Scallop Season Summary and Report
The open harvest season is normally July 1 through September 10 of each year. In 2010 the FWC opened the scallop season 12 days early on Jun 19. The last day of the open season remained September 10th.
The Early Report and Beyond
A pre-season survey conducted in May 2010 by Dr. Stephen Geiger with the Fish and Wildlife Research Institute (FWRI) indicated that there were bay scallops counted in every sample in the Steinhatchee River monitoring site. There are 20 randomly selected stations in Steinhatchee, 10 located south of the river mouth off Dixie County, with an additional 10 north of the river mouth off Taylor County. The scallop densities were described as good, similar with similar 2009 records, but not exceptionally high as the 2008 data. Early reports from scallopers were good with high meat yield. Some weather and water clarity problems were reported later in the season, but those that were able to get out were still finding scallops into Labor Day weekend in September. A survey of boaters using area ramps, sponsored by Florida Sea Grant, found high ramp use on Saturday September 4th, particularly in Keaton Beach. Since it was the last weekend during bay scallop season, which closed on Saturday, September 11th, many scallop hunters were getting in their last few catches before the long closed season. Overall reports for the season were very good, with the usual increase in effort needed to catch limits as the season progressed.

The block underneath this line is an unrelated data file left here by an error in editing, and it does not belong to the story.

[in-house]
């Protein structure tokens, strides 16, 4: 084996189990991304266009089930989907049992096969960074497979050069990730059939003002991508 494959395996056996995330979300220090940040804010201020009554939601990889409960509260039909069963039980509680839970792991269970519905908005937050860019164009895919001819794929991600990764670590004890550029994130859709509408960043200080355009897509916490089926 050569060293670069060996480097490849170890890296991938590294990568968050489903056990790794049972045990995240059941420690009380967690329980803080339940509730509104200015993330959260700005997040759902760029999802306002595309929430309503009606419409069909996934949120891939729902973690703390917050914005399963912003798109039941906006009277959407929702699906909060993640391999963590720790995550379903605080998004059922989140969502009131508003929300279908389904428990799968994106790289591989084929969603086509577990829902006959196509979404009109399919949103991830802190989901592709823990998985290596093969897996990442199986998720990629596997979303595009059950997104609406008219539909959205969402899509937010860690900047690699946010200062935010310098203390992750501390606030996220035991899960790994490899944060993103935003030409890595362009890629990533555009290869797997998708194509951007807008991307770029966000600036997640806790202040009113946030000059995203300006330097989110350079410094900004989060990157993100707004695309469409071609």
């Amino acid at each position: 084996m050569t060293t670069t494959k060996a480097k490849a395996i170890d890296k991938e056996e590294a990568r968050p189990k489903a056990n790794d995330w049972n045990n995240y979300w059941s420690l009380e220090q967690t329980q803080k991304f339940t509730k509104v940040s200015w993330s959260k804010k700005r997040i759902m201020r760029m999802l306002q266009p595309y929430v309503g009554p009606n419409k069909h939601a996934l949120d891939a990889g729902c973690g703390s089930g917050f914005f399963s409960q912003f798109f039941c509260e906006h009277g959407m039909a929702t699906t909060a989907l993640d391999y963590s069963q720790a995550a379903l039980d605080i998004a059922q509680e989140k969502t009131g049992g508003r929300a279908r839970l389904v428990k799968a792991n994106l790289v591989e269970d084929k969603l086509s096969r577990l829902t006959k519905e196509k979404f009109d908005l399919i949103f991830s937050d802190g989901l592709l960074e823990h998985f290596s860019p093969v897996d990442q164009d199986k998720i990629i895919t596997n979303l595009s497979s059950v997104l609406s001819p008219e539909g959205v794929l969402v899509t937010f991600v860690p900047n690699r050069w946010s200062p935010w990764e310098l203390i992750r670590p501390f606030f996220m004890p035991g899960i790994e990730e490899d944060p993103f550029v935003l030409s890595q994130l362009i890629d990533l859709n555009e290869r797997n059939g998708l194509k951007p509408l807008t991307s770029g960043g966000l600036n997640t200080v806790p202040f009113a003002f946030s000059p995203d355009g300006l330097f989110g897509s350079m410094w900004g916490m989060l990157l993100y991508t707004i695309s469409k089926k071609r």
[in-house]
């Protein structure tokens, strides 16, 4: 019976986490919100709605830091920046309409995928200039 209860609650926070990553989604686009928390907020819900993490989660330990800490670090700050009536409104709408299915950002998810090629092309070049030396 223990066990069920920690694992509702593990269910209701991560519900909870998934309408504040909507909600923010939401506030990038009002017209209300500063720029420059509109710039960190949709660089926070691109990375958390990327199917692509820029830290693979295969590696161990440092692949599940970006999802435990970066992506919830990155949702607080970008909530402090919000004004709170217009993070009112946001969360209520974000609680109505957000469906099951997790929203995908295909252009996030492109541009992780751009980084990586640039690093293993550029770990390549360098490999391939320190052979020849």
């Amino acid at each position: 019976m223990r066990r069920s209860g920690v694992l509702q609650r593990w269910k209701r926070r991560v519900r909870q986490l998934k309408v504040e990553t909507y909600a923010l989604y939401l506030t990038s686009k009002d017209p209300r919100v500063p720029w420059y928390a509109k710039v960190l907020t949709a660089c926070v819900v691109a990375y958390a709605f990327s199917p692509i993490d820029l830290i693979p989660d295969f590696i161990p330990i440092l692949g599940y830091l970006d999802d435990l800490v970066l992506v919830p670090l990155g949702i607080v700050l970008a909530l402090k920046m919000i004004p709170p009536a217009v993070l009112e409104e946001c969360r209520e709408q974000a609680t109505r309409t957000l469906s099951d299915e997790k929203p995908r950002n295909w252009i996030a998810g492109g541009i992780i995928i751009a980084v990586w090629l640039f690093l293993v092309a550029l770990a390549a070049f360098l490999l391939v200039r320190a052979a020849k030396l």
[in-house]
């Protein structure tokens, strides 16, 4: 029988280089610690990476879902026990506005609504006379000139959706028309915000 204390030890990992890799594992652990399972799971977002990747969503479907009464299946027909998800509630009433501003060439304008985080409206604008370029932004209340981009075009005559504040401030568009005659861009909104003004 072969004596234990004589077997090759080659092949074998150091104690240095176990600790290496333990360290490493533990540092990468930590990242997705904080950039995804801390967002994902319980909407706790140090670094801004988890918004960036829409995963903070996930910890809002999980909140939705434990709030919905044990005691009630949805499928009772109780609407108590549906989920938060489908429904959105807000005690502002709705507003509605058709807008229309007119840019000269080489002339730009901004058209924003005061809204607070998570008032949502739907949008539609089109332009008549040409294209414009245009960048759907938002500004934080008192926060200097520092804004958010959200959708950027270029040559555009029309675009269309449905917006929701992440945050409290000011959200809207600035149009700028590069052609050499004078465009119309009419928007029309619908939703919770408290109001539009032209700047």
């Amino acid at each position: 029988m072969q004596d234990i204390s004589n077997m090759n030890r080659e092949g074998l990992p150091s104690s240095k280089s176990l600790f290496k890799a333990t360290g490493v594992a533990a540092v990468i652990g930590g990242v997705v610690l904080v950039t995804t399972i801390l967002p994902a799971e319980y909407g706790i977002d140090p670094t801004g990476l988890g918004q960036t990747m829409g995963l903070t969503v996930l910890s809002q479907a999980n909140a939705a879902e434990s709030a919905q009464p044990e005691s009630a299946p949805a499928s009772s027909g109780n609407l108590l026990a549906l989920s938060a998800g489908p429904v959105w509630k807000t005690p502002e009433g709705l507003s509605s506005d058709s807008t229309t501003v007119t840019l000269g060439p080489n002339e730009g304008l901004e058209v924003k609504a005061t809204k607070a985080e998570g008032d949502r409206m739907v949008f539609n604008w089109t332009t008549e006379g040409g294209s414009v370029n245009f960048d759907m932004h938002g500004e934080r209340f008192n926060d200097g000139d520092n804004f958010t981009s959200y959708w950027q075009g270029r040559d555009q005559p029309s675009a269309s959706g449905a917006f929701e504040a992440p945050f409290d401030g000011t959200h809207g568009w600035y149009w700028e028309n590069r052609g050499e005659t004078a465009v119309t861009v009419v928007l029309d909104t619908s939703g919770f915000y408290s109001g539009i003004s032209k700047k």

Bay scallop harvest is only allowed in the Gulf of Mexico from north of the Pasco-Hernando County Line (28.26.016 North at the Aripeka boat ramp) and east and southeast of a line extending due south from the west bank at the mouth of Mexico Beach Canal in Bay County (85.25.84 West). It is illegal to possess bay scallops on the water outside of the allowable harvesting area (see map above).
Bay scallops shall only be harvested by hand or by or with the use of a landing or dip net. Each harvester of bay scallops is subject to a bag limit of 2 gallons of whole bay scallops in the shell or 1 pint of shucked bay scallop meat per day; provided, however, that no more than 10 gallons of whole bay scallops in the shell, or ½ gallon of shucked bay scallop meat shall be possessed aboard any vessel at any time. (in any situation involving the simultaneous possession of whole bay scallops in the shell and shucked bay scallops meat, the meat possessed shall be converted to its “in the shell” equivalent by counting each pint of meat as 2 gallons of whole bay scallops in the shell).
No person shall purchase, sell, or exchange any bay scallop, or harvest any bay scallop for commercial purposes (except bay scallops that have been legally harvested in another state and have entered Florida in interstate commerce, with proper paperwork).
- A Unique Florida Adventure: Scalloping in Steinhatchee at Visit Florida
- Recreational Harvesting of Bay Scallop at Florida Sea Grant
- Taylor County Scalloping
- How to Clean a Scallop
- Wilson's Bait and Tackle in Perry - (850) 584-6157
- Keaton Beach Marina at Keaton - (850) 578-2897
- Sea Hag Marina in Steinhatchee - (352) 498-3008